Paul B. Preciado, Can the Monster Speak?

reviewed by A.V. Marraccini

Paul B. Preciado’s Can The Monster Speak? is the text of a lecture delivered pre-pandemic to the L'École de la Cause freudienne in Paris in 2019. I should say partially delivered; Preciado was heckled off the stage, called ‘Hitler’ by a woman in the audience, and subjected to jeers and boos before he could finish. It was partially filmed, and circulated online in choppy parts, like an illicit porno for anti-Lacanian theory kids everywhere. The importance of Lacan here cannot be... [read more]

Some guy, sitting in a room

George Saunders, A Swim in a Pond in the Rain: In Which Four Russians Give a Master Class on Writing, Reading, and Life

reviewed by Mathis Clément

The last time George Saunders’ thoughts on writing and the writer’s life appeared on bookshelves, they came filtered through the oddball idiom of Aldo Cummings in ‘The Falls’, one of six stories that make up Pastoralia (2000). Aldo is walking along a riverbank, feeling pleased with himself. He thinks of himself, ludicrously, as a great writer; ludicrous because of the way he thinks: To an interviewer in his head, Cummings said he felt the possible rain made the fine bright day even... [read more]

Someone Call Hollywood!

John Sutherland, Monica Jones, Philip Larkin and Me: Her Life and Long Loves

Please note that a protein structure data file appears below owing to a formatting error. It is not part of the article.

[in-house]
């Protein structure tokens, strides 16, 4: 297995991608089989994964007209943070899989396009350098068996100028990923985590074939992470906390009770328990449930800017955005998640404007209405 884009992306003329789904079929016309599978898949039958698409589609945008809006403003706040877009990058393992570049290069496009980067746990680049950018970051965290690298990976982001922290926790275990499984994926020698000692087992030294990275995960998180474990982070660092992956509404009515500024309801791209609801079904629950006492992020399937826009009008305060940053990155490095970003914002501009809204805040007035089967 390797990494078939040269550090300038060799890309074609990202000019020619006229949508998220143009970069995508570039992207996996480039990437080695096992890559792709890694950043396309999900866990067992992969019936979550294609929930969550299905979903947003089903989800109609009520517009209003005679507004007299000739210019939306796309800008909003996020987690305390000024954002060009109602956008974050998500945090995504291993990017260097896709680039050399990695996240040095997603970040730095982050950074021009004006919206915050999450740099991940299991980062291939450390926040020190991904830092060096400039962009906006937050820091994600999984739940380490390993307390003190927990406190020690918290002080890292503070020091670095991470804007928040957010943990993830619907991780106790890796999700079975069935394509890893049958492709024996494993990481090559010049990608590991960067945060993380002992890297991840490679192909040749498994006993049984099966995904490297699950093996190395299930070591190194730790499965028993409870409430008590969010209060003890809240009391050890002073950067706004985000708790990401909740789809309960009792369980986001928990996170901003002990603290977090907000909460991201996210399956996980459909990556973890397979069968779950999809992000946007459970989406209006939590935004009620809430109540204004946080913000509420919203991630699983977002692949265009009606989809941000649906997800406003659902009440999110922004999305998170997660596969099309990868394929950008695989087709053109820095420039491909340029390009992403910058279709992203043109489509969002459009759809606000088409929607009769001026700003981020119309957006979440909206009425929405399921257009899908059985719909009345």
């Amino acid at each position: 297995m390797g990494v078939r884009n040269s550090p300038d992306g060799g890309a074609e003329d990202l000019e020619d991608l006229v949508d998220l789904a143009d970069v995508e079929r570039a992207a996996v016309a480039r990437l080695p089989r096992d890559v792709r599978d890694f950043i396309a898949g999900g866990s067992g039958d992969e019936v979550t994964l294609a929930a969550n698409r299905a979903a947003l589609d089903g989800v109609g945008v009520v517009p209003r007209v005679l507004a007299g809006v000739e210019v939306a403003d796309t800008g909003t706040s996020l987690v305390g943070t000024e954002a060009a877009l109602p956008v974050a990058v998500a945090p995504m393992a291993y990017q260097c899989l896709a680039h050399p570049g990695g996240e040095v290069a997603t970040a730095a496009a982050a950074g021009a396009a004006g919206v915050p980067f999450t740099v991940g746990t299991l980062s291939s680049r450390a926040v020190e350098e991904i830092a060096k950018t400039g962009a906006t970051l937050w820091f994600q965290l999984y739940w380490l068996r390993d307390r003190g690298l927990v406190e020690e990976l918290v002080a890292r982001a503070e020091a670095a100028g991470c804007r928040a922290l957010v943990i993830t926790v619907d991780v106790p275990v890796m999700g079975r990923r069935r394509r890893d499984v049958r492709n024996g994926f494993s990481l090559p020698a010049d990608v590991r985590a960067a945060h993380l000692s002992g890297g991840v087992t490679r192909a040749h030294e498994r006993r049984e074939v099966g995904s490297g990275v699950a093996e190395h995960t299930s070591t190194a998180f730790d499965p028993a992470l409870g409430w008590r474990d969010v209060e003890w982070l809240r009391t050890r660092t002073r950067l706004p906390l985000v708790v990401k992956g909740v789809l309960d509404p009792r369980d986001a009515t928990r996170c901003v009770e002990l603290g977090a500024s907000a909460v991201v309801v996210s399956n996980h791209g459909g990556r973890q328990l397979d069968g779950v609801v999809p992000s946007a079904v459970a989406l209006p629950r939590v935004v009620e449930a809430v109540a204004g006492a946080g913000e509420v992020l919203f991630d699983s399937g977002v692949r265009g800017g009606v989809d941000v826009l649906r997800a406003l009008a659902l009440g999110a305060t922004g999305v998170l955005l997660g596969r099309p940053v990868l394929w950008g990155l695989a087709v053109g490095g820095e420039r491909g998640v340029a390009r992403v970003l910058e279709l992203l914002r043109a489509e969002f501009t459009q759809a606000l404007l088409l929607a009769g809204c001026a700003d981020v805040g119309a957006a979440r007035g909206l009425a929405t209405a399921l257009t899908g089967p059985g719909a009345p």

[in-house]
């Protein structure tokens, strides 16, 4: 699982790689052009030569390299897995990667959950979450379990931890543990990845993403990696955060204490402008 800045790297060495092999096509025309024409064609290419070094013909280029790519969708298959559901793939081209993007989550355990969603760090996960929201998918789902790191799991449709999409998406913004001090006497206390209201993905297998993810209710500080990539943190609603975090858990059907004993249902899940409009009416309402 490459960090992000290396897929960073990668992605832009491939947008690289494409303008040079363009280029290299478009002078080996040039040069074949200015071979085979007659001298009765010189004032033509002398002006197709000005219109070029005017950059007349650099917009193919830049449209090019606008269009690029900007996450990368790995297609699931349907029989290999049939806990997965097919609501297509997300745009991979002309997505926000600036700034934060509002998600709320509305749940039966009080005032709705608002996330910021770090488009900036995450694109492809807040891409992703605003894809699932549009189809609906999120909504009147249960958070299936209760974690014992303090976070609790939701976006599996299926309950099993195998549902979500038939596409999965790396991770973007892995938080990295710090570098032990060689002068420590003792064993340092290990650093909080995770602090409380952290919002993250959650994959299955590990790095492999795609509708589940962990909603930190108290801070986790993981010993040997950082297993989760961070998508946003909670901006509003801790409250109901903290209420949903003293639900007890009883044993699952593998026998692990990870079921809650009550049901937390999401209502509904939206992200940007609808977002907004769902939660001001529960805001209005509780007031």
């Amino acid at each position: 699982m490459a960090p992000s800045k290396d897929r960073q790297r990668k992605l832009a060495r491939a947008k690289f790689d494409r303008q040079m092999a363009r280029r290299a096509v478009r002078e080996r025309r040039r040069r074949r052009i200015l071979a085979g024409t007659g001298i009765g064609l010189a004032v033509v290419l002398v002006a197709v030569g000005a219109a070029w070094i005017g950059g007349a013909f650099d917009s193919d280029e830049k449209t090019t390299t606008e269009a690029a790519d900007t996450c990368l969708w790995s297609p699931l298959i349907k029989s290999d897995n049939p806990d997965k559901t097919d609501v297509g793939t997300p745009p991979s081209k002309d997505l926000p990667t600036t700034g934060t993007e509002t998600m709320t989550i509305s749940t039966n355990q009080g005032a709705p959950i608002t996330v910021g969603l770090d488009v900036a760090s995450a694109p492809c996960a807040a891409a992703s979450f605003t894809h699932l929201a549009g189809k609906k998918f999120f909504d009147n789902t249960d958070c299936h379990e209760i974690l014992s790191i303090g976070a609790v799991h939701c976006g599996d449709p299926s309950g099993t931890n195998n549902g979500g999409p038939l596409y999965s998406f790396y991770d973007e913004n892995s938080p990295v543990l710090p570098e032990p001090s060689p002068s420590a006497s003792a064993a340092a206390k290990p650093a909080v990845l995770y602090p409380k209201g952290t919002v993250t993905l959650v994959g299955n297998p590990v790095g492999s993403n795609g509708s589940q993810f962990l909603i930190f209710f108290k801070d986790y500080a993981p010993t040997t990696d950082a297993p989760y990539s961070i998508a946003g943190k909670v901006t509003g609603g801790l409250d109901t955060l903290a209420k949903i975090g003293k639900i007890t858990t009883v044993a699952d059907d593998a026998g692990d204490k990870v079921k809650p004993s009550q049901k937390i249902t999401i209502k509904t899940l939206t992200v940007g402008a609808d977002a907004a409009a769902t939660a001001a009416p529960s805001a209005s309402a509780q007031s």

reviewed by William Poulos

Poetry studies are becoming more like Hollywood. I don’t mean that they’re becoming more accessible or more entertaining. Rather, they’re becoming more and more obsessed with poets’ lives, as if poets were as glamorous or as interesting as Cary Grant or Marilyn Monroe. As the mounds of biographies, letters, memoirs and diaries increase, the poems lie neglected, foxing in some untidy spot. Back in the dark days, critics, deprived of the light of biographical scholarship, were forced to... [read more]

Strange Half-lives

Tabitha Lasley, Sea State

reviewed by Jennifer Thomson

‘Grab ‘em by the pussy.’ This is, we are told, how men talk when women aren’t there. Vulgarities. Sexual boasting. ‘Locker room’ chat. Ex-journalist Tabitha Lasley sets out to discover if this is really the case in her first book, Sea State. ‘I want to see what men are like when no women are around’, is how she explains it to two separate individuals, in conversations that bookend Sea State. Both point out the irony in this aim. It won’t work. She, a woman, will be there too.... [read more]

This Le Carré Stuff

Chris Power, A Lonely Man

reviewed by Nicholas Harris

One has to worry when writers write about unhappy writers, especially when the (fictional) writer is similar to the (actual) writer. Martin Amis has confessed that the narrator of The Information (an impotent, dejected man, and failed writer) was an outgrowth of his own mid-life crisis. This is not evidence of cloudless self-esteem, and on first acquaintance with Chris Power’s writer-narrator Robert Prowe — who while almost being called Power is, like his creator, approaching middle age and... [read more]

A Good Listener

Lucie Elven, The Weak Spot

reviewed by Eliza Goodpasture

We are often told that listening is a skill — thoughtful listeners are treasured as friends, children are disciplined for failing to listen properly, and straight men are stereotyped for always talking and never listening on first dates. Lucie Elven’s debut, The Weak Spot, takes these tropes of listening and inverts them, interrogating the power dynamics and dark intentions hidden behind the facade of a good listener. In the opening pages of the novel, the narrator, an unnamed recently... [read more]